We are all together responsible for the success of Bitcoin.

That being said, I hope my suggestions will be conceived as helpful feedback to make your products more consumer-friendly and transparent and not as an accusation of intended withholding of information from users, which is of course not the case for most services that lack a certain level of transparency.



To proof that the current state of some big Bitcoin businesses is not as it should be, I'd like to take Mt.Gox as an example. I made this choice because of  recent  personal experiences with them. Of course not only Mt.Gox, but many other Bitcoin exchanges are vague about fees and delays as well.
Then, because Bitcoin does not only have businesses that should improve their transparency, I'd like to use BitPay as an example of a company that already is as transparent as wel want every company to be.


  • Mt.Gox has a fee schedule. However, it only includes trading fees. No mentions about deposit/withdrawal fees.
  • On their FAQ page, they have a section about deposits and withdrawals. 
    • Note that they initially mention for SEPA transfers:
      "SEPA Euro transfers (WITHIN 1 business day - NO FEE)"
    • A little bit lower, there is a section about SEPA transfers specific, mentioning the following:
      "Deposits incur a fee of up to 10 PLN."

      "Withdrawals come with a 1% fee with minimum of 5.5 PLN"
    It is clear that this information is contradictory and even misleading as the initial statement is just false. Also, why would all European customers have to get fees in PLN, the Polish currency. Isn't SEPA all about using the Euro all across Europe? I did both a SEPA deposit and a SEPA withdrawal at Mt.Gox, both times I was charged with an unexpected fee.
  • On the page to initiate a SEPA deposit, the following paragraph mentions fees:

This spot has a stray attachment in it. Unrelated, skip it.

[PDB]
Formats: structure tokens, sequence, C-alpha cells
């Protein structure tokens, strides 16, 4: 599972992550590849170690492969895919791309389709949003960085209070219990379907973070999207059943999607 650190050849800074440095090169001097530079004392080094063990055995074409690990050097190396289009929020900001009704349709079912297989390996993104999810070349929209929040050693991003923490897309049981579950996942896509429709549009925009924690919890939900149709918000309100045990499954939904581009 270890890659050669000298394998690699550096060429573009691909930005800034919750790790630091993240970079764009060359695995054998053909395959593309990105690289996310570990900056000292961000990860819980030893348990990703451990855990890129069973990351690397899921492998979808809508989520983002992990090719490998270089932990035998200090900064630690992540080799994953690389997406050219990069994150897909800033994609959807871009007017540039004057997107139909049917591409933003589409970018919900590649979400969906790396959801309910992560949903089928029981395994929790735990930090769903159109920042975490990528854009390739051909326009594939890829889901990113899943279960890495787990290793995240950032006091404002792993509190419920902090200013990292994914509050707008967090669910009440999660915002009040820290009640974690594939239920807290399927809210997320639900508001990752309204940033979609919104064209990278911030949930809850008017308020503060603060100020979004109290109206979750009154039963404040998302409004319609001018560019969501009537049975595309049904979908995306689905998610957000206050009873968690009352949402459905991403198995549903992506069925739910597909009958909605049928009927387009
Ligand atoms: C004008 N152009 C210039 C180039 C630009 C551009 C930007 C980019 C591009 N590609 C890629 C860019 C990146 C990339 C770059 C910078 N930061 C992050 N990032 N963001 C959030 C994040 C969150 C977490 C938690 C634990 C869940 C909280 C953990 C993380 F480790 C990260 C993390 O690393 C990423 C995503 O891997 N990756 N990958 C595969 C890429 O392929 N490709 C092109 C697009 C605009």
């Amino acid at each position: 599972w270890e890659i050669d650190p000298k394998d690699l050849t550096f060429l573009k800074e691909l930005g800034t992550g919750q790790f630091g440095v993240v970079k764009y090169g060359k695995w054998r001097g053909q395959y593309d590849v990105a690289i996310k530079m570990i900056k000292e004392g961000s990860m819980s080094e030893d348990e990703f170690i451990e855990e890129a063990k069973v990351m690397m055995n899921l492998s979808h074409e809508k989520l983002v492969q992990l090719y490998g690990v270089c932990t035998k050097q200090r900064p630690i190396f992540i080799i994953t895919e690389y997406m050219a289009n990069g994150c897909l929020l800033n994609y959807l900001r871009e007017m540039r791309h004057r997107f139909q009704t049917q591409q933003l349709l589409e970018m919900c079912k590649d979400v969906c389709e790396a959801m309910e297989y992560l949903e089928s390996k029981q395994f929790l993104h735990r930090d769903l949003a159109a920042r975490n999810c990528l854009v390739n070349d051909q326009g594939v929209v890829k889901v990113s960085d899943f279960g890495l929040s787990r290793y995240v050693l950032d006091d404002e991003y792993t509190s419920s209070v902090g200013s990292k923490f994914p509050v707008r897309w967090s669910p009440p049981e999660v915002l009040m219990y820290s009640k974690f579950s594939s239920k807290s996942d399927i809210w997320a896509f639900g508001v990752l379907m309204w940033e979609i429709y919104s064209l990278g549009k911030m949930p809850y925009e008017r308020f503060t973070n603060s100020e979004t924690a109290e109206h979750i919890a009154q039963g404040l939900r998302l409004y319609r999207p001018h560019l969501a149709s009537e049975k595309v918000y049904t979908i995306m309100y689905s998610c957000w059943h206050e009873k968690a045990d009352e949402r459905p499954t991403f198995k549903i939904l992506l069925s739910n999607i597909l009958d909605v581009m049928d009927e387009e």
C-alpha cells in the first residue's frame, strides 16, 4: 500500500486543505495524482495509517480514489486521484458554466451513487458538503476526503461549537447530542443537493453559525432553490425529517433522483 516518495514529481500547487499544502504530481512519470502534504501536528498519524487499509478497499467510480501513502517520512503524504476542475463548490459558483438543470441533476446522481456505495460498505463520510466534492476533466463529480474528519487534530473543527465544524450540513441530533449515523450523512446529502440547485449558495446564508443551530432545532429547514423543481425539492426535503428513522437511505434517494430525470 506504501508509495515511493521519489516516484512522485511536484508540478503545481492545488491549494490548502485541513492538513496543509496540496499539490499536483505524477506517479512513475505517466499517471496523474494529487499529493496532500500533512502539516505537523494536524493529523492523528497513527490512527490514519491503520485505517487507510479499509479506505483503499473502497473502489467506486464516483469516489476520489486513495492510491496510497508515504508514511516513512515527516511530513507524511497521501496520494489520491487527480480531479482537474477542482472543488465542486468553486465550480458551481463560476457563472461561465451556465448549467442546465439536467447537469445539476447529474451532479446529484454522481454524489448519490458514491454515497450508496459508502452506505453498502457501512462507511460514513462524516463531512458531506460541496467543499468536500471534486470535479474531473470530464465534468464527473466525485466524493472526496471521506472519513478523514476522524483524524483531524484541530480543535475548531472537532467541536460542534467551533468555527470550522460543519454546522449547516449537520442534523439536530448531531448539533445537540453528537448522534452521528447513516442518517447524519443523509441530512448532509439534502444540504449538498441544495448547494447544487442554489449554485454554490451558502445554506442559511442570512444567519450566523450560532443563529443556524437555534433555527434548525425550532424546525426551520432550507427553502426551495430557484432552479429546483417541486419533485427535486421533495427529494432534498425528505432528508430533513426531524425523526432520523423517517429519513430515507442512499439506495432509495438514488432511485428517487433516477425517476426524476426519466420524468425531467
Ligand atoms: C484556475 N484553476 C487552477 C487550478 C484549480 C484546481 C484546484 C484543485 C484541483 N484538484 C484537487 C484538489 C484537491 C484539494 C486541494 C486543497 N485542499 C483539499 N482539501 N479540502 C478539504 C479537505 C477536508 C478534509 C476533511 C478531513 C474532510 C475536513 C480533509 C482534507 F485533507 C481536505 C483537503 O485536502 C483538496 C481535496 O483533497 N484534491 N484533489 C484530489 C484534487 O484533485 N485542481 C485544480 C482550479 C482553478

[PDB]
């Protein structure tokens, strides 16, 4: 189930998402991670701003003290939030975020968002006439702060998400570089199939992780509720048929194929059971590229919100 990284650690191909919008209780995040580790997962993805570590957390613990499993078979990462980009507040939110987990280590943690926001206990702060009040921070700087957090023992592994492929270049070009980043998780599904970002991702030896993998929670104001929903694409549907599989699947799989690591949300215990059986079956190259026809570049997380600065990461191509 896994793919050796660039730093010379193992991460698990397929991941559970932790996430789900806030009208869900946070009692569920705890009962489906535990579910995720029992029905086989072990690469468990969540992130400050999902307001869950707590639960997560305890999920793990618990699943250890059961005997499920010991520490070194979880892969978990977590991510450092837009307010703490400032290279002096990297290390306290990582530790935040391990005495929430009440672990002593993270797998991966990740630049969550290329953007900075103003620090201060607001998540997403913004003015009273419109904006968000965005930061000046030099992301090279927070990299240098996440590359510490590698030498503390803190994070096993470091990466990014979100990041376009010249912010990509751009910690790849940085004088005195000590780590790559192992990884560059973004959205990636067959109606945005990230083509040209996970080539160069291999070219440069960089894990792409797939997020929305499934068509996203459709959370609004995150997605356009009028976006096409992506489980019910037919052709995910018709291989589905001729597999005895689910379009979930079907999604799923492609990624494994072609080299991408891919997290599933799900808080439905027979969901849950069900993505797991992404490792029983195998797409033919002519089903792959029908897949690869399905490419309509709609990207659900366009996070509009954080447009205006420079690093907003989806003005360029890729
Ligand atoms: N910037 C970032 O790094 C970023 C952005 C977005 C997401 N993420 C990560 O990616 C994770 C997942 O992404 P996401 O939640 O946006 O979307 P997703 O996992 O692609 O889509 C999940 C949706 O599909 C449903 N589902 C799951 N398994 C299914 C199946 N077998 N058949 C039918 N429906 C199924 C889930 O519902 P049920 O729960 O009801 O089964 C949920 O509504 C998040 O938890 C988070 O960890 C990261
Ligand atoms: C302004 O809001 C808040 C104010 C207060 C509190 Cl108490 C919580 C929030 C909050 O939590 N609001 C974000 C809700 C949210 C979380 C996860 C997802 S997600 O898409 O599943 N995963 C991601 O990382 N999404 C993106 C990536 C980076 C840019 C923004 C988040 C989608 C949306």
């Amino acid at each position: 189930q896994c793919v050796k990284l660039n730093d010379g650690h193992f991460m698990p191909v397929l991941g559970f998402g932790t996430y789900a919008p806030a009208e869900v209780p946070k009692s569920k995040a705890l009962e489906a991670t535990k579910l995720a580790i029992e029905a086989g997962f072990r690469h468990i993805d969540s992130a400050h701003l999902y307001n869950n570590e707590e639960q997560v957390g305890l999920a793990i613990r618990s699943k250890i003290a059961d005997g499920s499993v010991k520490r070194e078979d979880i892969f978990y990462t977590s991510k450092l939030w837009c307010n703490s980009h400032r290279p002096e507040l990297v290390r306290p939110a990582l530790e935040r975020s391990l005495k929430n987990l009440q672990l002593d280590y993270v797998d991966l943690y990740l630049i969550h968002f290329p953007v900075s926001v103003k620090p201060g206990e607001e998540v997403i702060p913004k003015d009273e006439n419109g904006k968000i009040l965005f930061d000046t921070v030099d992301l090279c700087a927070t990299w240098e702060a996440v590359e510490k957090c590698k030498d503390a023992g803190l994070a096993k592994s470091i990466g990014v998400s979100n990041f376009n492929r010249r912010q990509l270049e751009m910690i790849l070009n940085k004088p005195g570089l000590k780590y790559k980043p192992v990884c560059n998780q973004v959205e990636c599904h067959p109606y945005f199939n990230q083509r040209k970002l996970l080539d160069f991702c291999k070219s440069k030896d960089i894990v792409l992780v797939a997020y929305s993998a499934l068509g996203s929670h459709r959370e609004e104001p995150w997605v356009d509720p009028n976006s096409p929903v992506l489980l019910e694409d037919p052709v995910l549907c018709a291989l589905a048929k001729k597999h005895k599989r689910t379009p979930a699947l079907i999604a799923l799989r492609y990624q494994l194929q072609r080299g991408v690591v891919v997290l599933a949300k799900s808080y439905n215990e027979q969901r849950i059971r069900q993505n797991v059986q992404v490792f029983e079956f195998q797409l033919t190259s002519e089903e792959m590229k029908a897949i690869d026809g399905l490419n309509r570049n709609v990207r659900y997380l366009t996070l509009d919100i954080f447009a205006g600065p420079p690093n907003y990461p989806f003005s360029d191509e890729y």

"If you have a European bank account you can send a SEPA direct deposit IN EURO to our european account, free of transfer charges (this excludes the receiving fee charged by our bank). Our bank charges up to 10 PLN for receiving deposits."
    If the fee charged by Mt.Gox bank is deducted from the customer's deposit amount, then it should be counted among "transfer charges".
  • While adding a new withdrawal method for SEPA transfers, during the process, on the validation page where you have to confirm the entered information is correct, you get a small and quick notice about the fee involved for withdrawing that is very easy to miss:
    "Euro transfers include a 1% fee with minimum of 5.5 PLN"
    Afterwards, this fee is never mentioned again. When withdrawing, you will just get the following form, only asking for an amount and asking you to confirm the withdraw amount.

  • Another issue many customers of Mt.Gox are experiencing is a  huge withdrawal delay. I placed my withdrawal on April 10th and received it just recently, May 15th. Mt.Gox does not communicate anything about this delay of over a month. I asked their customer support why my withdrawal was taking so long and they answered that they have a withdrawal limit on their bank account themselves so that they could only process a certain amount each day. You say what??
    "Due to our daily withdrawal limits from polish bank, all the withdrawals in queue. According to the queue withdrawals will be processed. Once your withdrawal reaches queue, it will be processed and we will update you on that."
    Mt.Gox is the biggest Bitcoin exchange, trading more than 450 million USD and 29 million EUR a month, and they have a withdrawal limit on their bank account??
    They also told me that they had to check every single withdrawal if it complied with Anti Money Laundering laws they were subject of.
    "However, our Polish colleague is now facing AML issues and we will have to manually verify all SEPA Withdrawal. Once our AML team is done with this process, SEPA Withdrawal will be processed as soon as possible. We appreciate your patience through this while we are working to resolve the issue."


  • BitPay has this Pricing page that has a lot of the mentioned transparency information on it.
    • It contains the BitPay fee, which is for simplicity the same trading-only fee for all services.
      It also explicitely states that no other fees hold for withdrawal and depositing.
    • It also clearly contains minimum settlements before withdrawals are possible as well as that daily limits apply for unverified merchants.
    • Delays are explicitely mentioned for different regions.
  • BitPay shows their phone number on the top of their website. Having a phone line active in support of customers, shows that you are a company that is comitted to its customers.
  • Although BitPay does not offer insights in its security mechanisms, this is no longer too relevant since it is clear that BitPay alread is a settled company. They got multiple compliments from various technology writers, making it clear to new customers that they are about do business with a company for which already many users showed faith.